Ancient Art of Storytelling Lives On in Capital City
The oral tradition becomes the foundation of cultural transfer
When you were little, telling “tall tales” may have earned you time in the naughty chair. But those long, winding, perhaps self-serving fables probably had a point.
They were a way of explaining emotionally to someone (in this case, Mom) a greater truth — for example, why the cookie’s destiny was to be in your stomach.
That youthful deployment of fiction and fact, however, is part of a tradition that is the foundation of cultural transfer, perhaps the essence of being human.
Storytelling is the desire to make sense of the world in ways we and others can understand.
Stories were necessary to explain the natural world before science took up the task.
And today, as always, they are used to reveal great truths, to teach morality, to inspire, to shame, to uplift, to market, to manipulate and to entertain us.
Stories have and likely will be with humans from the beginning to the end of that designation.
Here today — and perhaps with Aesop, Homer, Mark Twain and Scheherazade as role models — Tallahassee has developed its own storytelling bards.
Professional storytellers Saundra Kelley and Linda Schuyler Ford have taken up the ancient mantle, creating the Big Bend Storytellers’ Circle, where members share and develop the oral tradition into a kind of art.
“I like to call it ‘spoken word performance,’ ” Kelley said. “The stories we tell are never read nor memorized verbatim as you would in a play. Rather, we listen to our audience, change the pace, adjust our inflections … no one telling is like another.”
They structure their stores with careful beginnings, middles and ends, she says.
“Just as with a piece of music or a good novel, there is an arc that builds the tension, then provides relief.”
And the stories may be about anything. “My new earrings, the day the dog got loose,” Kelley said. Or maybe: a parable or the story of a man flying too near the sun.
Kelley holds a master’s degree in applied storytelling from East Tennessee State University.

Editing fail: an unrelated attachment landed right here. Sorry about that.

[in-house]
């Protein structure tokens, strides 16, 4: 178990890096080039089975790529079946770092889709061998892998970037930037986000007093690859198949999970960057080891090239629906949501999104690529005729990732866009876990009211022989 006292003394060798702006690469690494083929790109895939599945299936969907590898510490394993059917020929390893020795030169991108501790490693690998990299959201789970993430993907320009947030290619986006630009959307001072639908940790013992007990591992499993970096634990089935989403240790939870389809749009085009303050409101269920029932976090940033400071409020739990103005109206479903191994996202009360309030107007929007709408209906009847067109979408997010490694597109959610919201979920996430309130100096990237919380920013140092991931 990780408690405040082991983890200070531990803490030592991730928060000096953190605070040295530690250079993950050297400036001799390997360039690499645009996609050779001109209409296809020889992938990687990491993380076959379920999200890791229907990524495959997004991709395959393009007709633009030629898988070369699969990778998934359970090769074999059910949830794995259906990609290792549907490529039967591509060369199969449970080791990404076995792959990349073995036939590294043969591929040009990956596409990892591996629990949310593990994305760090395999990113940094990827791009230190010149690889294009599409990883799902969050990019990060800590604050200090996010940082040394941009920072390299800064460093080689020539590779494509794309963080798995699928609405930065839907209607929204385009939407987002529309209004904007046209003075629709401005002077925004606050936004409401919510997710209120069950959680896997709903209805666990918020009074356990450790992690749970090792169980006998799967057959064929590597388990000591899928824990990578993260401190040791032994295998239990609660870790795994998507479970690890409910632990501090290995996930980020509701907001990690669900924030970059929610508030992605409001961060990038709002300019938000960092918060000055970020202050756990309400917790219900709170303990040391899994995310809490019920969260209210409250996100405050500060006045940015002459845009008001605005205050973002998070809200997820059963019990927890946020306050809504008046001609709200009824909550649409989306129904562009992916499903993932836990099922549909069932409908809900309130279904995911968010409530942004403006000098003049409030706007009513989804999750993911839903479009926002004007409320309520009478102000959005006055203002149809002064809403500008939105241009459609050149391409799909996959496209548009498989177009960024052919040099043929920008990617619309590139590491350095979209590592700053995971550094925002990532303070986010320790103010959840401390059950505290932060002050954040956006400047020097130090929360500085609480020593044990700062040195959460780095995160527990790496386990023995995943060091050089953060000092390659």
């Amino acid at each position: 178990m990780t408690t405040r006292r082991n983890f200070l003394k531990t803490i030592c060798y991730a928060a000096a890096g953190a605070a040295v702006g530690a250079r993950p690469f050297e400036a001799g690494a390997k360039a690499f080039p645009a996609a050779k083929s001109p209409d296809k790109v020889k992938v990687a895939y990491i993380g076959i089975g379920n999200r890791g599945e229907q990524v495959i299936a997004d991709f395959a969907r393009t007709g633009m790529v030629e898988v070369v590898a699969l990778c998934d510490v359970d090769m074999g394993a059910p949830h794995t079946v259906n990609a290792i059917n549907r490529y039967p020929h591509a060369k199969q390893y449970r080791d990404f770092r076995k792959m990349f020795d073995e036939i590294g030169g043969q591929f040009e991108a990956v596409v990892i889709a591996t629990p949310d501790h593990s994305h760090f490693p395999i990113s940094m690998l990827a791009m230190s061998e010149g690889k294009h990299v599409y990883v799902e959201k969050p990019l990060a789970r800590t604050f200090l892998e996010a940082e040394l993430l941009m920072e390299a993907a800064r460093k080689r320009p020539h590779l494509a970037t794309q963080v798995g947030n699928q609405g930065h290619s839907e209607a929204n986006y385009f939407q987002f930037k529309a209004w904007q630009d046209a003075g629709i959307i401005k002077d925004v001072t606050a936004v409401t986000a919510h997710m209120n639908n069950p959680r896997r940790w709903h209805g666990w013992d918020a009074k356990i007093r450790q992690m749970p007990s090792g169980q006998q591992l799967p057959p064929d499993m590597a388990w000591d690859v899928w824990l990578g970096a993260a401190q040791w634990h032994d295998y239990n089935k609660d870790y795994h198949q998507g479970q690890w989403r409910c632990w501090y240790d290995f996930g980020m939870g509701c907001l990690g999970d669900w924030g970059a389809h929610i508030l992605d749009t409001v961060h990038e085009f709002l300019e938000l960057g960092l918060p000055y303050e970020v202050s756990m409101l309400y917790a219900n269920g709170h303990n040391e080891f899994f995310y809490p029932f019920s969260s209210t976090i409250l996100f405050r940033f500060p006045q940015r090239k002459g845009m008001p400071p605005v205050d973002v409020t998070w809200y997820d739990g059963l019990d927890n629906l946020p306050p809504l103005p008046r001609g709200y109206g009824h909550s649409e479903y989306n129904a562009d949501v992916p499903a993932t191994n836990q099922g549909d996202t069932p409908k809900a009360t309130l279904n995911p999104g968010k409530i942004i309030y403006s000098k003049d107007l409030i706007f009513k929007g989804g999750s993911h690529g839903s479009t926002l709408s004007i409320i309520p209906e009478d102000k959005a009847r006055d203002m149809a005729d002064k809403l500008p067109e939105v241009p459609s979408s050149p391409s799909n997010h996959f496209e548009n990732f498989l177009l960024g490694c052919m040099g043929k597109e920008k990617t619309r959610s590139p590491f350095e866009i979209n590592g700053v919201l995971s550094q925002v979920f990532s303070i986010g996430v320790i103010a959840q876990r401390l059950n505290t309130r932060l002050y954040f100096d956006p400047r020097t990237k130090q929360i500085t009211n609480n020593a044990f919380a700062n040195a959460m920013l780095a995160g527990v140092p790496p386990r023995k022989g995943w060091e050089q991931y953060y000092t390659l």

Some of her peers there were attorneys, pastors, teachers and politicians, all of whom needed the ability to communicate in relatable ways with an audience.
Ford says she has been a storyteller and story listener from the beginning.
Stories connected her to her German ancestors and to her birthplace, Sleepy Hollow, New York, she says.
“I think storytelling was in the air there,” she said with a laugh. “Ichabod Crane and the Headless Horseman were pretty real to me.”
Ford has gone on to develop programs at Tallahassee’s Senior Center, to present showcases and story slams at the Blue Tavern, a Midtown venue, and to become active in the Florida Storytelling Association, which holds workshops and festivals each January in Mount Dora.
Ford also leads tours at the Monticello Opera House.
“In that Monticello has a reputation for its ‘haunted’ sites, it becomes the perfect venue for ghost stories,” she said. A show devoted to the genre is planned for 2019.
Teri White, a newer member of the Storytellers’ Circle, whose favorite tales include not only narratives of the “other side” but also Indian legends and historical tales, remembers sitting at her grandmother’s side listening to stories from the West Virginia mountains.
“There are pockets of good storytelling,” White said. “The tradition of self-entertaining is strong in parts of rural America in particular.”
But these women don’t believe in keeping a good yarn to themselves or confined to back porches or a generic bedtime tale.
At “home concerts” and at service clubs such as Kiwanis and Rotary, they are available to make you laugh, make you think, bring history to life and make you see yourself in the experience of others — but most of all, that want you to simply delight in hearing a good story well told.